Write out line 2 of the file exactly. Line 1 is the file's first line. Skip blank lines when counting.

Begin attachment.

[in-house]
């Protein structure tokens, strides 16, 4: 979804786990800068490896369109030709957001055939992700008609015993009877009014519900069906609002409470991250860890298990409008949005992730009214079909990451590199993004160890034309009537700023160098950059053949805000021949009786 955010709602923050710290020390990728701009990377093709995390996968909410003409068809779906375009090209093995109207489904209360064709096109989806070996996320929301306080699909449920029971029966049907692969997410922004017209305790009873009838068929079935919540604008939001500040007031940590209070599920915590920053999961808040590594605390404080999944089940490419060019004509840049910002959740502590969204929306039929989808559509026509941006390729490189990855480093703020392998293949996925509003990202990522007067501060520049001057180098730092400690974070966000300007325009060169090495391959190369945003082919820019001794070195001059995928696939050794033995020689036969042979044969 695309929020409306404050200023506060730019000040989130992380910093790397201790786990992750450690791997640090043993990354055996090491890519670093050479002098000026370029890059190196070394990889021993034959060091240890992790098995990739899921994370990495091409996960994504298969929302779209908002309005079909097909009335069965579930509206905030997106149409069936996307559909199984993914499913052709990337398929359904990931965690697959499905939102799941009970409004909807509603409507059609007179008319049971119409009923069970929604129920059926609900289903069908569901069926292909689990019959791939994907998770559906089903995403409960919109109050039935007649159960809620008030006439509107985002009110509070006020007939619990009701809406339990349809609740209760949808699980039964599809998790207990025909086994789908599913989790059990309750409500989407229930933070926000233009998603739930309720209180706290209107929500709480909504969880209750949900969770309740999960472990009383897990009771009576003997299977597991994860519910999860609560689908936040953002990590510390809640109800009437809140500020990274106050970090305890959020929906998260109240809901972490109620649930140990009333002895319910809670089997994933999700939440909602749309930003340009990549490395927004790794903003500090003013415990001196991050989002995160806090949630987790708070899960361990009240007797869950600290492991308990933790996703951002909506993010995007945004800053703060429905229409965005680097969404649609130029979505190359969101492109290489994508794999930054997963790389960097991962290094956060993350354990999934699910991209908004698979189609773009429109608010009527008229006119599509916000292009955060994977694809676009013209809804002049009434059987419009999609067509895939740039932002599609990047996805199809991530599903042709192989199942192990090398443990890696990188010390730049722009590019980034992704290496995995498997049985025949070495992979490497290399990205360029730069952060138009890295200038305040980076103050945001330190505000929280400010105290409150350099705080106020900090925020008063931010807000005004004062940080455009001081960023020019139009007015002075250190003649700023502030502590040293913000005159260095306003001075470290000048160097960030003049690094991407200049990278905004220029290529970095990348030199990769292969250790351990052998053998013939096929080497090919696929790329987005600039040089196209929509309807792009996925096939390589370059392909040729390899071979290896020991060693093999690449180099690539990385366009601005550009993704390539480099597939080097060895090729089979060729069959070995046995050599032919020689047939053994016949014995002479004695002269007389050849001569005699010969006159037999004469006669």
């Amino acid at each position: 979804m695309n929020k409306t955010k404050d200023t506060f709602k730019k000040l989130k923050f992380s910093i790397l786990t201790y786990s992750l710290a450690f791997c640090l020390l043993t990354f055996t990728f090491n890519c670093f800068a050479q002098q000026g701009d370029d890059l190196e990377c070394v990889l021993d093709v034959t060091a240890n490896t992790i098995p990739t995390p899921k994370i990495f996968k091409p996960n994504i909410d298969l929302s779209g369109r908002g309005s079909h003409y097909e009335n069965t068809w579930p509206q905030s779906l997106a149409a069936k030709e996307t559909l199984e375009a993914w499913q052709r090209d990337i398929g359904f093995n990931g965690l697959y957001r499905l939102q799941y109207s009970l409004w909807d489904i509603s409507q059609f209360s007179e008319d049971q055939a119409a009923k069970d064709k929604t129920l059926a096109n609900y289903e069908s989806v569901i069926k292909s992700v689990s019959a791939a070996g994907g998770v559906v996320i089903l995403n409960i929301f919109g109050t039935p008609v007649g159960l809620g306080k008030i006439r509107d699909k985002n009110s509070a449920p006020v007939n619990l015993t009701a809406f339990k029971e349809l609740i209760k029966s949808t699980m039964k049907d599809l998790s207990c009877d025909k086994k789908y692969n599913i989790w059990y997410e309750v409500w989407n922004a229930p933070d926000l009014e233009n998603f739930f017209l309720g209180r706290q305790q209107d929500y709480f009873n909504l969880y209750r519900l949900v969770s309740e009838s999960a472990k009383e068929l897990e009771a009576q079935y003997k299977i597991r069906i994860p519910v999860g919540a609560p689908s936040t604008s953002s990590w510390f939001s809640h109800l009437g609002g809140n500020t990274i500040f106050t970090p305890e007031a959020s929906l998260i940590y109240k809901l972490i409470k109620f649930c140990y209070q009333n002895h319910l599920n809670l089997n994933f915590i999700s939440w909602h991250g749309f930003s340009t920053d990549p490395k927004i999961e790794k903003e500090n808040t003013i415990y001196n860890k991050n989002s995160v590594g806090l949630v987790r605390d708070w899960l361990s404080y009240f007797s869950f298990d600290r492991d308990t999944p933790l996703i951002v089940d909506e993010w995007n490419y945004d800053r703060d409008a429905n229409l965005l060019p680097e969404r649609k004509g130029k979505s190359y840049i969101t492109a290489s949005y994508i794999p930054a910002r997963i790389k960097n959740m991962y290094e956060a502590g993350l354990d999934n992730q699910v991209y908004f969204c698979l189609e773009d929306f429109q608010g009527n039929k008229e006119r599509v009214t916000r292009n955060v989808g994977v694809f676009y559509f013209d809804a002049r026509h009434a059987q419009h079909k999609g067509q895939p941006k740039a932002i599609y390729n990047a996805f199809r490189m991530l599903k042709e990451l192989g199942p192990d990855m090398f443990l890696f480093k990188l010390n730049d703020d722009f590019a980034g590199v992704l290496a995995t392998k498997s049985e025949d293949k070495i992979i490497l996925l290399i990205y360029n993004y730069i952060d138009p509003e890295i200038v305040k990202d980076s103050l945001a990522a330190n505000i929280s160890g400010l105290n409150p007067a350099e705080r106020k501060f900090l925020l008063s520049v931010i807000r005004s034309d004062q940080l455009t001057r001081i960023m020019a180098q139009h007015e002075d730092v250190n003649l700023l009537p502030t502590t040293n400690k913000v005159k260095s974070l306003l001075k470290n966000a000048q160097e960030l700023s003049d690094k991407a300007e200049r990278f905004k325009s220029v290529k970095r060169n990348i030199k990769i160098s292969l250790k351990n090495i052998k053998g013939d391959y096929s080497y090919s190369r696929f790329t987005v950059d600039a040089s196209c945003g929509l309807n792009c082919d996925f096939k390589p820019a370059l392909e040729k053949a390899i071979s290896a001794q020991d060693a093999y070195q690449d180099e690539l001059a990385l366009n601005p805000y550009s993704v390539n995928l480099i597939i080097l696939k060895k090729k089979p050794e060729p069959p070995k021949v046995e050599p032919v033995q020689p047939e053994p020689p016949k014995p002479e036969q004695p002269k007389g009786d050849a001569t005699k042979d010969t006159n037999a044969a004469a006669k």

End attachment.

């Protein structure tokens, strides 16, 4: 979804786990800068490896369109030709957001055939992700008609015993009877009014519900069906609002409470991250860890298990409008949005992730009214079909990451590199993004160890034309009537700023160098950059053949805000021949009786 955010709602923050710290020390990728701009990377093709995390996968909410003409068809779906375009090209093995109207489904209360064709096109989806070996996320929301306080699909449920029971029966049907692969997410922004017209305790009873009838068929079935919540604008939001500040007031940590209070599920915590920053999961808040590594605390404080999944089940490419060019004509840049910002959740502590969204929306039929989808559509026509941006390729490189990855480093703020392998293949996925509003990202990522007067501060520049001057180098730092400690974070966000300007325009060169090495391959190369945003082919820019001794070195001059995928696939050794033995020689036969042979044969 695309929020409306404050200023506060730019000040989130992380910093790397201790786990992750450690791997640090043993990354055996090491890519670093050479002098000026370029890059190196070394990889021993034959060091240890992790098995990739899921994370990495091409996960994504298969929302779209908002309005079909097909009335069965579930509206905030997106149409069936996307559909199984993914499913052709990337398929359904990931965690697959499905939102799941009970409004909807509603409507059609007179008319049971119409009923069970929604129920059926609900289903069908569901069926292909689990019959791939994907998770559906089903995403409960919109109050039935007649159960809620008030006439509107985002009110509070006020007939619990009701809406339990349809609740209760949808699980039964599809998790207990025909086994789908599913989790059990309750409500989407229930933070926000233009998603739930309720209180706290209107929500709480909504969880209750949900969770309740999960472990009383897990009771009576003997299977597991994860519910999860609560689908936040953002990590510390809640109800009437809140500020990274106050970090305890959020929906998260109240809901972490109620649930140990009333002895319910809670089997994933999700939440909602749309930003340009990549490395927004790794903003500090003013415990001196991050989002995160806090949630987790708070899960361990009240007797869950600290492991308990933790996703951002909506993010995007945004800053703060429905229409965005680097969404649609130029979505190359969101492109290489994508794999930054997963790389960097991962290094956060993350354990999934699910991209908004698979189609773009429109608010009527008229006119599509916000292009955060994977694809676009013209809804002049009434059987419009999609067509895939740039932002599609990047996805199809991530599903042709192989199942192990090398443990890696990188010390730049722009590019980034992704290496995995498997049985025949070495992979490497290399990205360029730069952060138009890295200038305040980076103050945001330190505000929280400010105290409150350099705080106020900090925020008063931010807000005004004062940080455009001081960023020019139009007015002075250190003649700023502030502590040293913000005159260095306003001075470290000048160097960030003049690094991407200049990278905004220029290529970095990348030199990769292969250790351990052998053998013939096929080497090919696929790329987005600039040089196209929509309807792009996925096939390589370059392909040729390899071979290896020991060693093999690449180099690539990385366009601005550009993704390539480099597939080097060895090729089979060729069959070995046995050599032919020689047939053994016949014995002479004695002269007389050849001569005699010969006159037999004469006669």